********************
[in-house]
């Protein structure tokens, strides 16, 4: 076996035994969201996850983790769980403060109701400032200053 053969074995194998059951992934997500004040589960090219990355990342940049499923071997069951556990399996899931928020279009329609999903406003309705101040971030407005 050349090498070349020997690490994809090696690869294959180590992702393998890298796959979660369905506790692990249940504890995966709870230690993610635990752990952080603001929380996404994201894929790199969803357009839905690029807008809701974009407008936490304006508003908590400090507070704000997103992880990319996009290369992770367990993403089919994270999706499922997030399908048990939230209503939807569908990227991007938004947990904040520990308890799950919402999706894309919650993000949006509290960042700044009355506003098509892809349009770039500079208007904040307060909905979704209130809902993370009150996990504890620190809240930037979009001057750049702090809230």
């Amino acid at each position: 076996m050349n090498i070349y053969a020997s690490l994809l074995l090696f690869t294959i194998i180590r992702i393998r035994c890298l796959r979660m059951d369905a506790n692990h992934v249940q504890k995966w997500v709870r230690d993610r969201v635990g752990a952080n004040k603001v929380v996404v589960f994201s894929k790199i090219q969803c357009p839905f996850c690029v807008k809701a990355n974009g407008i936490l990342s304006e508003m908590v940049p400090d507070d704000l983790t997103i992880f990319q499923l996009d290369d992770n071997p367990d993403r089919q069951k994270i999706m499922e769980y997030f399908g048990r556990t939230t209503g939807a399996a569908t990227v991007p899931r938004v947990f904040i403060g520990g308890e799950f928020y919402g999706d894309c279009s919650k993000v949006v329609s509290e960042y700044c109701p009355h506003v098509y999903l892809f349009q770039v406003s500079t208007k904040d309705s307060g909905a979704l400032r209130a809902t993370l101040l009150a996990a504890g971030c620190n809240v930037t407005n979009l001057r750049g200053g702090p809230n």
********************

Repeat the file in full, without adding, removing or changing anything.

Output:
[in-house]
């Protein structure tokens, strides 16, 4: 076996035994969201996850983790769980403060109701400032200053 053969074995194998059951992934997500004040589960090219990355990342940049499923071997069951556990399996899931928020279009329609999903406003309705101040971030407005 050349090498070349020997690490994809090696690869294959180590992702393998890298796959979660369905506790692990249940504890995966709870230690993610635990752990952080603001929380996404994201894929790199969803357009839905690029807008809701974009407008936490304006508003908590400090507070704000997103992880990319996009290369992770367990993403089919994270999706499922997030399908048990939230209503939807569908990227991007938004947990904040520990308890799950919402999706894309919650993000949006509290960042700044009355506003098509892809349009770039500079208007904040307060909905979704209130809902993370009150996990504890620190809240930037979009001057750049702090809230």
């Amino acid at each position: 076996m050349n090498i070349y053969a020997s690490l994809l074995l090696f690869t294959i194998i180590r992702i393998r035994c890298l796959r979660m059951d369905a506790n692990h992934v249940q504890k995966w997500v709870r230690d993610r969201v635990g752990a952080n004040k603001v929380v996404v589960f994201s894929k790199i090219q969803c357009p839905f996850c690029v807008k809701a990355n974009g407008i936490l990342s304006e508003m908590v940049p400090d507070d704000l983790t997103i992880f990319q499923l996009d290369d992770n071997p367990d993403r089919q069951k994270i999706m499922e769980y997030f399908g048990r556990t939230t209503g939807a399996a569908t990227v991007p899931r938004v947990f904040i403060g520990g308890e799950f928020y919402g999706d894309c279009s919650k993000v949006v329609s509290e960042y700044c109701p009355h506003v098509y999903l892809f349009q770039v406003s500079t208007k904040d309705s307060g909905a979704l400032r209130a809902t993370l101040l009150a996990a504890g971030c620190n809240v930037t407005n979009l001057r750049g200053g702090p809230n």